Whatever Ed Long did, he gave his all. That’s the first thing most people mention when you ask them how they will remember the former Oklahoma State Senator and OSU Regent who died Thursday in the early morning hours.
Long was born in Garber and later moved to Enid, where he lived for many years. He earned a bachelor’s degree in agriculture education from Oklahoma State University in 1956 and had a career in agribusiness as the owner of several northwest Oklahoma John Deere dealerships.
Long served as a member of the Oklahoma State Regents for Higher Education 1979-88 and was elected to the Oklahoma State Senate to represent District 19 1988-96.
He is remembered fondly by people in the Enid area.
“No one has done more for our area of Oklahoma and all of Oklahoma than Mr. Long. He was a statesman, a great senator, he focused a lot on all levels of education,” Security National Bank Vice Chairman Bert Mackie told the Enid News and Eagle. “The common schools, the higher education, the CareerTechs, and he basically started early childhood development in Oklahoma. I would say that if we had more Ed Longs in state government, our state would be in much better condition today than it is.”
Long relocated to Stillwater when he retired.
He was known for being active and service-oriented wherever he lived, becoming involved with the local chambers of commerce, Rotary clubs and local schools.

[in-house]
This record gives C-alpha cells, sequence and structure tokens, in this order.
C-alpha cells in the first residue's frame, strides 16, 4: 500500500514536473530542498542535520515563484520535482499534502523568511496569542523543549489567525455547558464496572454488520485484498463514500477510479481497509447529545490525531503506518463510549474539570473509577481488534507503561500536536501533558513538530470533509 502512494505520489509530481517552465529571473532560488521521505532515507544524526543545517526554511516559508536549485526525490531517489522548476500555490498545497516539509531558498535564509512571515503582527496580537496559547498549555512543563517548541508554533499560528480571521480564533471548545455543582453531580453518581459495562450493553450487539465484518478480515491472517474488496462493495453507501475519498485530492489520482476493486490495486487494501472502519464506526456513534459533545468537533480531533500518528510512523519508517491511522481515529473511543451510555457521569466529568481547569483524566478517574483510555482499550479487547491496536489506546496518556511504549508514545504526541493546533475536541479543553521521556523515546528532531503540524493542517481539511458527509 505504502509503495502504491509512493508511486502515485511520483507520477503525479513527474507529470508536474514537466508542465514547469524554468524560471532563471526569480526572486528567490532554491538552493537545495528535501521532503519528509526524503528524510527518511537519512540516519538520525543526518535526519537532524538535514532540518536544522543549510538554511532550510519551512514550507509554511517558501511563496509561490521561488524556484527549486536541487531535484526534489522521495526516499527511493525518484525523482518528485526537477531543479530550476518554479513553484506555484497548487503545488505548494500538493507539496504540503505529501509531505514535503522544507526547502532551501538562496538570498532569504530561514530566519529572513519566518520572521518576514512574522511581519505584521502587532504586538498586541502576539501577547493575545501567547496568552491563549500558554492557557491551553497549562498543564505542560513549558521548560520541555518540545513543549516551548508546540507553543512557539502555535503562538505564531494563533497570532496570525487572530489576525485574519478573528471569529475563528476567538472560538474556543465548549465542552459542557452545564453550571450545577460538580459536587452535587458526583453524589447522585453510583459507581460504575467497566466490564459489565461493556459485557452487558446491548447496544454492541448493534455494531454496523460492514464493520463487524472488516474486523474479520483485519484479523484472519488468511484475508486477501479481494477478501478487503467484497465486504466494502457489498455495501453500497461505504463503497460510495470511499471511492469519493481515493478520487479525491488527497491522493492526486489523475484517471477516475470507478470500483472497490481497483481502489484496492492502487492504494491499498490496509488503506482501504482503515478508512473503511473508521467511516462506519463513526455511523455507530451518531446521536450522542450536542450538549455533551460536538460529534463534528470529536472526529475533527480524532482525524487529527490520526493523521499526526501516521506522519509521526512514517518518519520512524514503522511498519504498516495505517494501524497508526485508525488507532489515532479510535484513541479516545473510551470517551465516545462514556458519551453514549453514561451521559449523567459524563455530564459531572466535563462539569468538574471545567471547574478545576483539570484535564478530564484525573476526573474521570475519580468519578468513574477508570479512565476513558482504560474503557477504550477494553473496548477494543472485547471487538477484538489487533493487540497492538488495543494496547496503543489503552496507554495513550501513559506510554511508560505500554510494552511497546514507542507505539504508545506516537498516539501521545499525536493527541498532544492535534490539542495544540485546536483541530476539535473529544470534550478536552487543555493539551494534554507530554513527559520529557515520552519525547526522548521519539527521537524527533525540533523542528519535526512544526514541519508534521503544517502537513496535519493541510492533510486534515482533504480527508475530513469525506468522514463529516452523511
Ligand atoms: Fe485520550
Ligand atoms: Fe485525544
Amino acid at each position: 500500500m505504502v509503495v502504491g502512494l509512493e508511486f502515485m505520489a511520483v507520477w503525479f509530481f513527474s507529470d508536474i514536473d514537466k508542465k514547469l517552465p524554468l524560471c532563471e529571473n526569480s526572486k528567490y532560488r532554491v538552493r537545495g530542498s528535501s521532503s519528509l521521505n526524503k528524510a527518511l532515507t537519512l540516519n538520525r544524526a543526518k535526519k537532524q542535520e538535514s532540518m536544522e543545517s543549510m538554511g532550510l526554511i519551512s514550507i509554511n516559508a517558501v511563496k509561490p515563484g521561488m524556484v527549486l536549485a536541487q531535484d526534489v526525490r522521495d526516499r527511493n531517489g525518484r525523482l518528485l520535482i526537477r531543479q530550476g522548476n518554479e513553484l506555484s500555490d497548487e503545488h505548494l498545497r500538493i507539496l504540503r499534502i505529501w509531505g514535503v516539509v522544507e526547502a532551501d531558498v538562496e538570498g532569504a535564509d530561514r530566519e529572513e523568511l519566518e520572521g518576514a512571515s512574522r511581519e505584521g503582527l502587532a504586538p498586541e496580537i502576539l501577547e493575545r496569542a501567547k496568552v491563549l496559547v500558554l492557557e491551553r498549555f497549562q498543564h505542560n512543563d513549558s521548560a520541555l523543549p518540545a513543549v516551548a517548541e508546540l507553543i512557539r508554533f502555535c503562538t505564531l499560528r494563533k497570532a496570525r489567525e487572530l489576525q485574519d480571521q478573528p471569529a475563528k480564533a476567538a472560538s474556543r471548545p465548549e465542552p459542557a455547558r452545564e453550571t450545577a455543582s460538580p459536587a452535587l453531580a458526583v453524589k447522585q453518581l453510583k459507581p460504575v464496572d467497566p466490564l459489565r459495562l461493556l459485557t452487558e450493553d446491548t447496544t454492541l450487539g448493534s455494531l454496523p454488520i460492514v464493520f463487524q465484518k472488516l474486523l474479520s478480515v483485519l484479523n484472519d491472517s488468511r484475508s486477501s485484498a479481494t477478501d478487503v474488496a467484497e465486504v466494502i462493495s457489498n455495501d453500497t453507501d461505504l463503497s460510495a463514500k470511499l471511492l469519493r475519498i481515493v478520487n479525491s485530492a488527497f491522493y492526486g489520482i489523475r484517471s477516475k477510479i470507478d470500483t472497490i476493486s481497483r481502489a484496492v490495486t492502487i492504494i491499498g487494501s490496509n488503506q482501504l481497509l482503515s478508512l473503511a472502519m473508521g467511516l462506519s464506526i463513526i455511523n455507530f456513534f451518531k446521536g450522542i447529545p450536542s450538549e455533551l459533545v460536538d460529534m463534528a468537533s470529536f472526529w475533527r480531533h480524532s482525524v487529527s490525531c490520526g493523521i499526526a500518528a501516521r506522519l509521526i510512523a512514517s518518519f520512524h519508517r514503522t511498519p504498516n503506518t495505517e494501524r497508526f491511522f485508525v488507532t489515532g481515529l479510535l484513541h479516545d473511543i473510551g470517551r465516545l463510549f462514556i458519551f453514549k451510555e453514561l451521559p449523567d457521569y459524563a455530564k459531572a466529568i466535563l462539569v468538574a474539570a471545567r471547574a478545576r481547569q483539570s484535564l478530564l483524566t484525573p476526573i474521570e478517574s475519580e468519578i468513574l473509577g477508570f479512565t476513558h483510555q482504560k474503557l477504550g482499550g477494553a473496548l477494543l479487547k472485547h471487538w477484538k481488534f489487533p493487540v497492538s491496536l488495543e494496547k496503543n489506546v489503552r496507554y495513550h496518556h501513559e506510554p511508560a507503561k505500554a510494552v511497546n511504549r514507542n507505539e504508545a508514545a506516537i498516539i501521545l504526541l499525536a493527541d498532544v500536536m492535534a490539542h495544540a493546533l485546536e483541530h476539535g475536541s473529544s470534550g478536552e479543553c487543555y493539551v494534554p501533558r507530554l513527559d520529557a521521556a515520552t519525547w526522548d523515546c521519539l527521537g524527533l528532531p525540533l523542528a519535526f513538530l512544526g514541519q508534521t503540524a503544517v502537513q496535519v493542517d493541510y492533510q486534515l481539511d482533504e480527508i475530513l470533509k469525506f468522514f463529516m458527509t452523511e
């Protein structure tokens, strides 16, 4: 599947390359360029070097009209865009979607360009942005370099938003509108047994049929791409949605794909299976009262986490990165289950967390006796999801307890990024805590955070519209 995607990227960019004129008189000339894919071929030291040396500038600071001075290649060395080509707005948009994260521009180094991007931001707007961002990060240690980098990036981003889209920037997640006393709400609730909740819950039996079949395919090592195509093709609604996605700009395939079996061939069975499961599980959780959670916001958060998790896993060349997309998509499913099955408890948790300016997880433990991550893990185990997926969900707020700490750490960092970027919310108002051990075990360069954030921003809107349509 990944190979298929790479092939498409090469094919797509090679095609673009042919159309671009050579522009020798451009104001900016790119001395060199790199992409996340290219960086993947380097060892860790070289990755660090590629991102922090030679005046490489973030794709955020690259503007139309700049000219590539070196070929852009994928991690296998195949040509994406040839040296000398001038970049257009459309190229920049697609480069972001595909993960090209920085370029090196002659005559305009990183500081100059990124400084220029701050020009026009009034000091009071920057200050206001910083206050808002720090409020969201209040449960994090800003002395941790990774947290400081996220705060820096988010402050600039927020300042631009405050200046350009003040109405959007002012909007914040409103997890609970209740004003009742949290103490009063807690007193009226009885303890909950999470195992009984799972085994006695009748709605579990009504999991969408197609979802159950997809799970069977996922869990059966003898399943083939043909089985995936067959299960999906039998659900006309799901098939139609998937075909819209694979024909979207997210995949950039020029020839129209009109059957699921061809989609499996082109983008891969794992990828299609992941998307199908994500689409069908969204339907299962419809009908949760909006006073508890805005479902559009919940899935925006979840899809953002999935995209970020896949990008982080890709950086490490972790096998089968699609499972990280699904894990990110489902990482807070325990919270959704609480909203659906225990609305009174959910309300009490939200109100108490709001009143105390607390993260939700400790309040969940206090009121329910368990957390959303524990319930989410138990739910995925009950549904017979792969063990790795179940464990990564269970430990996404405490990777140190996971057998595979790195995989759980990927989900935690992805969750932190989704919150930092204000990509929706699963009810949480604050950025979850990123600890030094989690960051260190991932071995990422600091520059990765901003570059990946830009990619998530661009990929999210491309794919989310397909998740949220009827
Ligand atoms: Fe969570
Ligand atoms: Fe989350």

People in Stillwater remember him as a tireless community servant and advocate for people who might be struggling.
Long valued education, championing the development of early childhood education programs during his time in the State Senate, playing a large role in bringing Northern Oklahoma College and Northwestern Oklahoma State University to Enid and becoming one of the first members of OSU’s Osher Lifelong Learning Institute.
OLLI at OSU director Ruthann Sirbaugh said Long supplied many ideas for speakers and instructors and the program is grateful for his meaningful contributions over the years. She described him as an engaged learner who truly embraced the idea of lifelong learning.
United Way of Payne County Executive Director Sheri Carter first met Long when she joined the staff at United Way. She describes him as a faithful supporter who hosted functions at his home and encouraged others to give generously.
“He was generous with his money and he was generous with his time,” Carter said. “He was just so strong-headed about things he believed in and it was awesome to witness.”
She also came to know him as a member of First United Methodist Church where he put sweat equity into Stillwater, his adopted community, by serving at the community dinner each Thursday night.
“He always rolled his sleeves up,” Carter said. “I don’t think he ever missed. Ever.”
Rev. Mike Chaffin of First United Methodist Church describes him as a very active member who had a tremendous heart for caring for people, especially people who might be overlooked for various reasons, and was always encouraging the church to help others.
“Regardless of socio-economic background, regardless of nationality, regardless of skin color, he was always welcoming people with open arms and encouraging them to get involved in the life of the church,” Chaffin said.
Family was important to Long and he maintained close relationships with his children, grandchildren and great-grandchildren, but also made time for his siblings and his extended family.
Long’s Facebook account is covered with photos of a him smiling and posing with all of them.